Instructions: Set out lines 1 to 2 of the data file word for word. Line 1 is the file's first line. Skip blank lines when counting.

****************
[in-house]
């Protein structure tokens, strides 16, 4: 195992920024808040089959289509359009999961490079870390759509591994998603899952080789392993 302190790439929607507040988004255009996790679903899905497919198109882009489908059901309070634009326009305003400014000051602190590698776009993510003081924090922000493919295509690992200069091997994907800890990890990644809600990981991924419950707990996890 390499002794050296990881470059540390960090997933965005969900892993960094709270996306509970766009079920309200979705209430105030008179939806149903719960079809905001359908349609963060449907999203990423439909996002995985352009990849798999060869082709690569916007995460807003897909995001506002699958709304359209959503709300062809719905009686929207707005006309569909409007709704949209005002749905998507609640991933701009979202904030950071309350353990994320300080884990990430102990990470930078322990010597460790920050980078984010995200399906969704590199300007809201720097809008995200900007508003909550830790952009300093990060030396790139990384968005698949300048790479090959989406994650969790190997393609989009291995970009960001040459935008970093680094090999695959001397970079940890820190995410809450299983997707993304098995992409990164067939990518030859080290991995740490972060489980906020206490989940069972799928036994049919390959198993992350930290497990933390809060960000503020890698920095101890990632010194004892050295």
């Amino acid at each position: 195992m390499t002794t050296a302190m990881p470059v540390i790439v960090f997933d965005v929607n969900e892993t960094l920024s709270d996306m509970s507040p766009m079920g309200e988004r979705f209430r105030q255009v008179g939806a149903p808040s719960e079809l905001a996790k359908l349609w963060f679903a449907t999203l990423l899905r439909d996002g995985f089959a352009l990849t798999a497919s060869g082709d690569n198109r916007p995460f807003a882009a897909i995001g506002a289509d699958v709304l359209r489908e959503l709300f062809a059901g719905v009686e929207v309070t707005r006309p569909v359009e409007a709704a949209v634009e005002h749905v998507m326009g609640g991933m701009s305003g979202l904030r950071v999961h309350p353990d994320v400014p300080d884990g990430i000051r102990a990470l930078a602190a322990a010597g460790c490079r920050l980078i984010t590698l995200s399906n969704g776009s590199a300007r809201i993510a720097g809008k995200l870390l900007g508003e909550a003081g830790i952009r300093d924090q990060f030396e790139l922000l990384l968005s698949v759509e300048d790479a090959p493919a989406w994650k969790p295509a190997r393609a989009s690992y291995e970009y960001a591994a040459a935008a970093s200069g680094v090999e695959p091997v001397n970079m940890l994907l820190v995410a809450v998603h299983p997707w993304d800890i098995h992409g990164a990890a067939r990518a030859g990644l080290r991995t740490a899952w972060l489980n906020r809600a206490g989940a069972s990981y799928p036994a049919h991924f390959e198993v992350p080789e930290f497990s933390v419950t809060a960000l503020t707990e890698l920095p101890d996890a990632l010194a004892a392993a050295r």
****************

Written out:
[in-house]
């Protein structure tokens, strides 16, 4: 195992920024808040089959289509359009999961490079870390759509591994998603899952080789392993 302190790439929607507040988004255009996790679903899905497919198109882009489908059901309070634009326009305003400014000051602190590698776009993510003081924090922000493919295509690992200069091997994907800890990890990644809600990981991924419950707990996890 390499002794050296990881470059540390960090997933965005969900892993960094709270996306509970766009079920309200979705209430105030008179939806149903719960079809905001359908349609963060449907999203990423439909996002995985352009990849798999060869082709690569916007995460807003897909995001506002699958709304359209959503709300062809719905009686929207707005006309569909409007709704949209005002749905998507609640991933701009979202904030950071309350353990994320300080884990990430102990990470930078322990010597460790920050980078984010995200399906969704590199300007809201720097809008995200900007508003909550830790952009300093990060030396790139990384968005698949300048790479090959989406994650969790190997393609989009291995970009960001040459935008970093680094090999695959001397970079940890820190995410809450299983997707993304098995992409990164067939990518030859080290991995740490972060489980906020206490989940069972799928036994049919390959198993992350930290497990933390809060960000503020890698920095101890990632010194004892050295």